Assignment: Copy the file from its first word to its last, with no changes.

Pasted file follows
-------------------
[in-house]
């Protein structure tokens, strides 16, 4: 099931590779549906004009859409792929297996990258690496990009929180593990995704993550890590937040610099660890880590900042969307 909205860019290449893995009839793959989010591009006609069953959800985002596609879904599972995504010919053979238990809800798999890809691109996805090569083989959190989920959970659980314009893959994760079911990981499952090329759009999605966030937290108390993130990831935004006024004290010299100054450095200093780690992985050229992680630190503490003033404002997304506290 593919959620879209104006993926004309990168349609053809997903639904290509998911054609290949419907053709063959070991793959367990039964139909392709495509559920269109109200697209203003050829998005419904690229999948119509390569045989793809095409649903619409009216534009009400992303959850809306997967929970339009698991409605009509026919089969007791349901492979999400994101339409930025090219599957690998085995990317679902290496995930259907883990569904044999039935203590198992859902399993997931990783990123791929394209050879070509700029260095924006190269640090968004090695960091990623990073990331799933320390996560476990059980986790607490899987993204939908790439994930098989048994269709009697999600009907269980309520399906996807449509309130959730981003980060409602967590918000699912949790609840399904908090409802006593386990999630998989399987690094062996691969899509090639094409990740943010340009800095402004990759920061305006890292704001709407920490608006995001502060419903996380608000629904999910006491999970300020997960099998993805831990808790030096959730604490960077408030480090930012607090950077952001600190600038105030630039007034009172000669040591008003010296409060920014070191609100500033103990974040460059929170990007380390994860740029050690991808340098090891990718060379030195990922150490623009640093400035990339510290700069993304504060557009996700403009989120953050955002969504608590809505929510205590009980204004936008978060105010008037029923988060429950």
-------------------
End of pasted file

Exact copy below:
[in-house]
């Protein structure tokens, strides 16, 4: 099931590779549906004009859409792929297996990258690496990009929180593990995704993550890590937040610099660890880590900042969307 909205860019290449893995009839793959989010591009006609069953959800985002596609879904599972995504010919053979238990809800798999890809691109996805090569083989959190989920959970659980314009893959994760079911990981499952090329759009999605966030937290108390993130990831935004006024004290010299100054450095200093780690992985050229992680630190503490003033404002997304506290 593919959620879209104006993926004309990168349609053809997903639904290509998911054609290949419907053709063959070991793959367990039964139909392709495509559920269109109200697209203003050829998005419904690229999948119509390569045989793809095409649903619409009216534009009400992303959850809306997967929970339009698991409605009509026919089969007791349901492979999400994101339409930025090219599957690998085995990317679902290496995930259907883990569904044999039935203590198992859902399993997931990783990123791929394209050879070509700029260095924006190269640090968004090695960091990623990073990331799933320390996560476990059980986790607490899987993204939908790439994930098989048994269709009697999600009907269980309520399906996807449509309130959730981003980060409602967590918000699912949790609840399904908090409802006593386990999630998989399987690094062996691969899509090639094409990740943010340009800095402004990759920061305006890292704001709407920490608006995001502060419903996380608000629904999910006491999970300020997960099998993805831990808790030096959730604490960077408030480090930012607090950077952001600190600038105030630039007034009172000669040591008003010296409060920014070191609100500033103990974040460059929170990007380390994860740029050690991808340098090891990718060379030195990922150490623009640093400035990339510290700069993304504060557009996700403009989120953050955002969504608590809505929510205590009980204004936008978060105010008037029923988060429950």